BY Jeremy Peat, visiting professor at the University of Strathclyde International Public Policy Institute

WHILST wishing all readers a very happy new year, I must (with regret) stress that there are still precious few tidings of comfort and joy emanating from the economic front. The past few years have been disappointing and that trend is set to continue for a good while yet – whatever the dreaded Brexit brings.

In Scotland in 2017 we had a December Budget. We also welcomed onto the economic and fiscal scene the first formal forecasts for our economy from the enhanced, invigorated and much to be welcomed Scottish Fiscal Commission. It is difficult to dissent from its view regarding the outlook for the Scottish economy, as put forward at Budget time. Obviously all economic forecasts are subject to uncertainty – and almost inevitably wrong – but the SFC’s suggestion of growth of GDP of a miserly 0.7 per cent in 2018, the same as anticipated for 2017, rising gently to a still ultra-weak 1.1 per cent by 2022 looks perfectly reasonable.

The SFC forecast is in line with those from other credible institutions. It is deeply disappointing both in absolute terms and as compared to historical precedent, especially prior to the 2008 financial crisis. If the SFC forecast is correct, then Scotland will be experiencing the longest period of year-on-year growth below one per cent for fully 60 years.

This rate of growth, present and projected, is well below the UK rate; and the UK rate now lags most other major economies. Despite Scotland’s relatively low rate of population growth, the same (growth below the UK rate) applies if GDP growth is assessed per person. In per head terms the Scottish growth rate is expected to stay around zero through the year ahead, before picking up to all of a half of one per cent in 2020; not exactly heady days!

Sorry to pour on more bad news, but the view of the Fiscal Commission, and again also other credible commentators, is that ‘real household disposable income is not expected to see any growth until 2020-21’. In other words we face two more years in which average earnings growth is expected to be lower than the rate of inflation. Households should anticipate a further two years, at least, of austerity so far as their budgets are concerned.

Such growth as we can expect will come from the public sector, perhaps alongside a marginal boost to business investment, following declines of late. The budget available to the Scottish Government should be slightly higher in 2018/19 than in the current fiscal year. That is despite the ‘block grant’ from Westminster being down by £200 million, and is achieved thanks to an anticipated increase in income tax revenues of £366m following the changes in tax rates announced the other week.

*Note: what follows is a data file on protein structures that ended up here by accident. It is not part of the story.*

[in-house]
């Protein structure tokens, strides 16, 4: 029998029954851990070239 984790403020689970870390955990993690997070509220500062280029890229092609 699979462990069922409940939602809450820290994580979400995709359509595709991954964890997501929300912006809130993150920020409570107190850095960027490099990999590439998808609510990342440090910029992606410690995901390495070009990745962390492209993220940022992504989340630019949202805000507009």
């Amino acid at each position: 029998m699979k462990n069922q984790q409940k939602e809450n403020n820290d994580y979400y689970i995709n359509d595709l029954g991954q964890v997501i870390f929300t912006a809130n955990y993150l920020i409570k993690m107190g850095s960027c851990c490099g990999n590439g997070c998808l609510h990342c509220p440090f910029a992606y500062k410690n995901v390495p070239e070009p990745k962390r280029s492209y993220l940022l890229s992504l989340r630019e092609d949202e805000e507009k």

Clearly all the uncertainties surrounding Brexit and our future relationship with European friends and neighbours help to explain some of this underperformance. The decline in the value of sterling after the Brexit referendum has raised the cost of living and reduced disposable incomes, thereby cutting domestic demand within our economy. To an extent that depreciation may have helped manufacturing exporters, but that is a very minor part of our economy these days. A greater boost may have come from increased numbers of foreign tourists, drawn in by cheap sterling.

So what to do given this tale of gloom? A dramatic U-turn on Brexit would be welcome, but is not going to transpire. So the answer has to be an increase in the capacity and performance of our economy. In sum, to repeat a tale told in this column month after month, productivity has to increase.

The Fiscal Commission notes that "the outlook for productivity is the most challenging aspect of the economic forecasts". Like the Bank of England and the UK’s Office for Budget Responsibility (OBR), the Commission has reduced the expectations for productivity as compared to the story told in recent years. But unlike these UK bodies, who still expect steady recovery in productivity in the years ahead, the Commission anticipates recent trends in Scotland broadly continuing. That is not a pretty expectation when the Fraser Institute has estimated that Scottish productivity, in terms of output per hour, has been falling for seven consecutive quarters.

Achieving improved productivity will be a major challenge and will take time. But it is critical to our future prosperity. We have to aim at improvements across our economy, not just in the glossy new sectors. Rather than falling output per hour we should be aiming for an increase of some two per cent each and every year.

There appear to be three key factors which could help us on the road to success. We need more investment – in infrastructure and from the business sector. We must make best use of existing skills and work to enhance skills across the present and prospective labour force. And we need innovative, ambitious and efficient management across public and private sectors.

The Scottish Government has started the process of increasing public sector capital spend and announced some increases in funding for colleges and our enterprise and skill support system. Now they need to work intensely and closely with key stakeholders in the private sector to determine how to boost investment in that sector, how to best re-invigorate management and how to ensure that the required skills are available at the right places at the right times.

This is all critical if we seek better days in the next decade than we have managed this time around.

Jeremy Peat is a visiting professor at the University of Strathclyde International Public Policy Institute